This saison remains dry hopped with Citra hops and is considered one of the brand’s signature farmhouse ales for Trillium Brewing. The process includes Danko Rye malts, along with Pilsner, flaked wheat, and dextrose malts. Finally, this implies a floral citrus beer that is balanced with a nutty malt character and black pepper spice. With an ABV of 7.3 percent, the beer is light bodied and has a clean, dry finish.

Spectacle Island IPA

This IPA, with an ABV of 6.8 percent, got its name after one of Boston’s Harbor Islands. Spectacle Island became popularly known for farming and has walking trails, beaches, and a sea kayaking area. It also has views of the Boston skyline and surrounding Harbor Islands.

The beer has a golden orange color with a lot of haze, along with a tropical nose and ripe pineapple, Meyer lemon peel, evergreen tip, and fresh squeezed orange aromas. The flavors are tangelo pulp, yellow nectarine, and melon rind. The mouthfeel is full while the finish is soft and smooth for Trillium Brewing.

Ten Display Bottles of Spectacle Island IPA Trillium Brewing Craft Beer Variant at a Dining Area
Image: CC 0 by Public Domain, dghchocolatier, via Pixabay

Apricot Stonington New England Wild Saison

The beer occurs brewed with Valley Malt. Makers ferment these with grape skins from the Saltwater Farm Vineyard snuggled in Stonington, Connecticut. Then, the saison ages in classic French oak Chardonnay casks for about sixteen months. The second fermentation with apricots then occurs for three months.

The color is a light hazy orange-yellow with a nose of intensive stone fruit, along with white grape, mild, yet earthy funk, and lightly toasted oak undertones. Apricot nectar, with overripe yellow peach, remains balanced with a crisp malt and oak spice flavors. The finish is semisweet, with light acidity and mouthfeel. Hence, this beer’s ABV is 7.5 percent.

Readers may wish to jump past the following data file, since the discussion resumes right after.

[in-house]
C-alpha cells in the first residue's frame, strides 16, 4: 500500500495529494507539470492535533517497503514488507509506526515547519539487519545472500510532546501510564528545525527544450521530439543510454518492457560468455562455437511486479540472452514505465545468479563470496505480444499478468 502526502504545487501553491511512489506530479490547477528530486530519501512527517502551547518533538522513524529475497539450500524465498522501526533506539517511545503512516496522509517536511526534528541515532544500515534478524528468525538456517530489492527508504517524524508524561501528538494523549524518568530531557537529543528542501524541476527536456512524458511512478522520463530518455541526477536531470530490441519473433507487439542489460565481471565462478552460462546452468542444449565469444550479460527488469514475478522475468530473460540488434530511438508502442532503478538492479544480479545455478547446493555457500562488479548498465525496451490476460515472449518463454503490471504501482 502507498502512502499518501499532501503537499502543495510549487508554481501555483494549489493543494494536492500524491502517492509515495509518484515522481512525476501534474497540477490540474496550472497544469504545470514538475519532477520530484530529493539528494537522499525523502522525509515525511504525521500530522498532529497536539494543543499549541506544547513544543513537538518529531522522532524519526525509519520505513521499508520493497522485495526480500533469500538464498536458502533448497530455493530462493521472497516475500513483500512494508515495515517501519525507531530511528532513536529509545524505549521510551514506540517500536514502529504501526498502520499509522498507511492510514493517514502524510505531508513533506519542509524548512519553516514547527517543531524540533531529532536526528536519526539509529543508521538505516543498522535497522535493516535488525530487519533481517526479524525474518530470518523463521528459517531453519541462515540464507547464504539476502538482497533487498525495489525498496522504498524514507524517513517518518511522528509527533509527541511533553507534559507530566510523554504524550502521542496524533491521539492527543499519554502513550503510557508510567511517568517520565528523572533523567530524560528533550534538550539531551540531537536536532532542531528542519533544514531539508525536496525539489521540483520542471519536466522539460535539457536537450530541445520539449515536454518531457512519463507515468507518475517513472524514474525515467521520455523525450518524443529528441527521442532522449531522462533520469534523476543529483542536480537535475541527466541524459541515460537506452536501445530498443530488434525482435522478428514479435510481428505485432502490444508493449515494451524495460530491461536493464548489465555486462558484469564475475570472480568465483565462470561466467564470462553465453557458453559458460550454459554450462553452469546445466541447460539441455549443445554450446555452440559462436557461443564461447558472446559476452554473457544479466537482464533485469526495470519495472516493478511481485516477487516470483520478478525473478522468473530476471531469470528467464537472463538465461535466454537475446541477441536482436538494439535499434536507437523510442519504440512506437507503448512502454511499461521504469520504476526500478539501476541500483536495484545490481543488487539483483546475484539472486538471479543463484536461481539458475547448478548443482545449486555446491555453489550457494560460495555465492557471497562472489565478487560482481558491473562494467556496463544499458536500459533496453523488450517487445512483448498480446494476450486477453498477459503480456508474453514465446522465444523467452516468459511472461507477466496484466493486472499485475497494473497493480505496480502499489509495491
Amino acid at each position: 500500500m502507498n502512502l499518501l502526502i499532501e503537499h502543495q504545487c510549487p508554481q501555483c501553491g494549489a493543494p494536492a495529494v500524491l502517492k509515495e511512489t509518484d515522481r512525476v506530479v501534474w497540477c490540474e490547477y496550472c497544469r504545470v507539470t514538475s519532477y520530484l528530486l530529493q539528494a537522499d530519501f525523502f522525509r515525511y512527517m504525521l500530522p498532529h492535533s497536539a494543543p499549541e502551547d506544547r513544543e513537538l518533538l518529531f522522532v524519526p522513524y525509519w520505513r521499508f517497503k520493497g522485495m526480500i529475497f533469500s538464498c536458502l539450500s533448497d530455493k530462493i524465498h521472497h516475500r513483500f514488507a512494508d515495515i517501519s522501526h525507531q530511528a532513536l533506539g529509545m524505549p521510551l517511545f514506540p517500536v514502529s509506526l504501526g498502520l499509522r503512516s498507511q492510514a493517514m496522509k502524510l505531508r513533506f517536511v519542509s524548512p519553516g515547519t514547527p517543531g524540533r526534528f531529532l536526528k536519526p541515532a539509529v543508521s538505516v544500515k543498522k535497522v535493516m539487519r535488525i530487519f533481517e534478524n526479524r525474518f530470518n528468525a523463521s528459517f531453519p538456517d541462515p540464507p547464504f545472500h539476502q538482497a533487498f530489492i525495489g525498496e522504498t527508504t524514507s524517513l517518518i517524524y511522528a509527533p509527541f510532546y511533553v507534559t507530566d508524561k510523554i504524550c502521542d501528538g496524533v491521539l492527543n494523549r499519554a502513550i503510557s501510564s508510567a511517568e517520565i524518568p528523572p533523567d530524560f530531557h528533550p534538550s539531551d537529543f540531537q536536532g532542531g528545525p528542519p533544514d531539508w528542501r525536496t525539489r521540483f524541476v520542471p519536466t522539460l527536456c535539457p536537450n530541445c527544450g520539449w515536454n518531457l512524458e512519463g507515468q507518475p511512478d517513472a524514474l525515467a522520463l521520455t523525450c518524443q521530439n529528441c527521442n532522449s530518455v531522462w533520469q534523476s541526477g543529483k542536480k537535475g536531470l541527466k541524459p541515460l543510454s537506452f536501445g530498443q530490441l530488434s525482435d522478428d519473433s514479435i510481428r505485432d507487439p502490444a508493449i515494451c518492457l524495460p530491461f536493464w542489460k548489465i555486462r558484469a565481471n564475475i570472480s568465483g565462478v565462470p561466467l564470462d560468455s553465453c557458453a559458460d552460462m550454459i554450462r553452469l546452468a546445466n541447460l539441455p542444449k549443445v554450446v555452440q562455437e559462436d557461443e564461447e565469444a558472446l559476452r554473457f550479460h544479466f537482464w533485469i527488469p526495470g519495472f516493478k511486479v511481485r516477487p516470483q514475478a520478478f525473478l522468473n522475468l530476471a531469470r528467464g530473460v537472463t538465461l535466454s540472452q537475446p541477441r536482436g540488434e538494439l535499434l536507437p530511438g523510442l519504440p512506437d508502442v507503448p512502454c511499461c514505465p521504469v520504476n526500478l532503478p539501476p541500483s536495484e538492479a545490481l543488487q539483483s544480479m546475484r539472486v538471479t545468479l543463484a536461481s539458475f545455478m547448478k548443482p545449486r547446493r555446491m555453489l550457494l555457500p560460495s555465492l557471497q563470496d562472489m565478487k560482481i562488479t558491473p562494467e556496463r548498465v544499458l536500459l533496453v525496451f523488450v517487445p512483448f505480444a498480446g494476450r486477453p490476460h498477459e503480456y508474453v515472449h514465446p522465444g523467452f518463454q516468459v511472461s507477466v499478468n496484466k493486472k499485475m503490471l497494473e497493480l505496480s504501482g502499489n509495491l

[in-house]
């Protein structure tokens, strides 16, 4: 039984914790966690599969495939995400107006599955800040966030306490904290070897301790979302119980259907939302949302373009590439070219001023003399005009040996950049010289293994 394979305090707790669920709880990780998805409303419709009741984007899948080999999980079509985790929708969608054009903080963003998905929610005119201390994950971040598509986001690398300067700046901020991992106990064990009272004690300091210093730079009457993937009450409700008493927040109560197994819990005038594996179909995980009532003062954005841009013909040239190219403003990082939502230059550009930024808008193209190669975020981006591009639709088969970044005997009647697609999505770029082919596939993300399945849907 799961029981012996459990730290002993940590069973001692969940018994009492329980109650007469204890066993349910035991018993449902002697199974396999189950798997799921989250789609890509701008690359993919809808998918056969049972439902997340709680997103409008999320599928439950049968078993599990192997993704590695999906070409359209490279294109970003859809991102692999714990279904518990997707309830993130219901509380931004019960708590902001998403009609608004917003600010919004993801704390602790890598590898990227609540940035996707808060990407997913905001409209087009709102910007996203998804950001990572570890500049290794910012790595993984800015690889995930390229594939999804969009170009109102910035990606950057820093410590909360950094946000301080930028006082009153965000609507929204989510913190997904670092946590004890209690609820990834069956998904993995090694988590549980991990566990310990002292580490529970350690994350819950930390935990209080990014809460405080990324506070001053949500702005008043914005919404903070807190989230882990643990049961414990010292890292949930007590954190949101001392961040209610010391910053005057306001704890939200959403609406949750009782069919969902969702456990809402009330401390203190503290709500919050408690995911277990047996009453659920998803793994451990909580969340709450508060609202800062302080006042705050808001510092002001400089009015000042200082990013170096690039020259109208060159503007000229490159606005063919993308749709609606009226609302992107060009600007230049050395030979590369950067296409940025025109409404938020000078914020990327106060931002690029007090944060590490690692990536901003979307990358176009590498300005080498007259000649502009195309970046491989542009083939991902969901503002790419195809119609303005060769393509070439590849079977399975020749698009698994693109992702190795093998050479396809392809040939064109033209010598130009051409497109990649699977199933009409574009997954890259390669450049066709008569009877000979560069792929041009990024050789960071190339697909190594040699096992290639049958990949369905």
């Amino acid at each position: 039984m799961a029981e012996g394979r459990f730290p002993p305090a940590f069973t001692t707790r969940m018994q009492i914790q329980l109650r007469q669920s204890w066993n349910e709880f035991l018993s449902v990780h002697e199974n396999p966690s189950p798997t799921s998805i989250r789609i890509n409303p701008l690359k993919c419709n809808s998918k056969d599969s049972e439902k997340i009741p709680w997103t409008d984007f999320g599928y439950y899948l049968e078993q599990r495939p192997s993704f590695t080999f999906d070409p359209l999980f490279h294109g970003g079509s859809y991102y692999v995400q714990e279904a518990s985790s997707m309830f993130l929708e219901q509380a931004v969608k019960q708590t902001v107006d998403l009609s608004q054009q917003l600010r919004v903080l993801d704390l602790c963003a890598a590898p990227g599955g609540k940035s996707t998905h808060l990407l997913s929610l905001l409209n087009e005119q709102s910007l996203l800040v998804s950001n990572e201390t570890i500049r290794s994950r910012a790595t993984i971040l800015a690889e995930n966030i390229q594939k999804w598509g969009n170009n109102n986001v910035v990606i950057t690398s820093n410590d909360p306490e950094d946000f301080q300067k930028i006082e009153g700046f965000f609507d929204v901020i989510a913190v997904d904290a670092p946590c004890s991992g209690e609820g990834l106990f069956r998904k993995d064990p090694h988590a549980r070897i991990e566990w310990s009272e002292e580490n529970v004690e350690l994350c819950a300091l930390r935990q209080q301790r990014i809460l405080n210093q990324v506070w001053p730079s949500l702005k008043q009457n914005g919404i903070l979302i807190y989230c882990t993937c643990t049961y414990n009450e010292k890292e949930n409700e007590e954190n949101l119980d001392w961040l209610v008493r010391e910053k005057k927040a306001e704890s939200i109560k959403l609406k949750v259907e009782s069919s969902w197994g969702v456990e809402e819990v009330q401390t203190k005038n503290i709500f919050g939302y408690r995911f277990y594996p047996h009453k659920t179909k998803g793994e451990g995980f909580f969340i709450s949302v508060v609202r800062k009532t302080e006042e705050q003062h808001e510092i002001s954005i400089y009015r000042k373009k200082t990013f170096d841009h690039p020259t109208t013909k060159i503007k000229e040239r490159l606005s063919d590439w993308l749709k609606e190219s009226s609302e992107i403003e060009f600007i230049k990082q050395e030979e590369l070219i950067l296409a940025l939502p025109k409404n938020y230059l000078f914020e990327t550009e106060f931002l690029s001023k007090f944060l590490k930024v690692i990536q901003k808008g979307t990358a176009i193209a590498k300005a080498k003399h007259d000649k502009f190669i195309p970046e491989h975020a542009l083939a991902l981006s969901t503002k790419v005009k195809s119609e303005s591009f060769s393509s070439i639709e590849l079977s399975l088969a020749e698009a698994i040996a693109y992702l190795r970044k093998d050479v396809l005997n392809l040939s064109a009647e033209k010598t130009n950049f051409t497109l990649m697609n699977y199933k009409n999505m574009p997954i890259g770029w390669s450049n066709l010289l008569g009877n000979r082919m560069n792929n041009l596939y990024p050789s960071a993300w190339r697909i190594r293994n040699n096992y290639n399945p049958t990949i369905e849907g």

Double Raspberry Lineage Wheat American Wild Saison Aged in Oak Barrels

This beer from Trillium Brewing uses raspberry in a double dose and local wheat. It has a red color, raspberry, and dark cherry flavors, and some funkiness from the brand’s proprietary Native New England mixed culture. Consequently, there are intense notes of tart cranberry and raspberry jam, with a floral-scented character and a light body. The ABV is 6.7 percent.

Cutting Tiles Double IPA

This beer uses Vic Secret hops, which conveys notes of pineapple and red grapefruit. Makers add raw wildflower honey in the brewing process. Even more, this DIPA, with an ABV of 8.5 percent appears big and juicy.

Permutation Series #54: Blonde Ale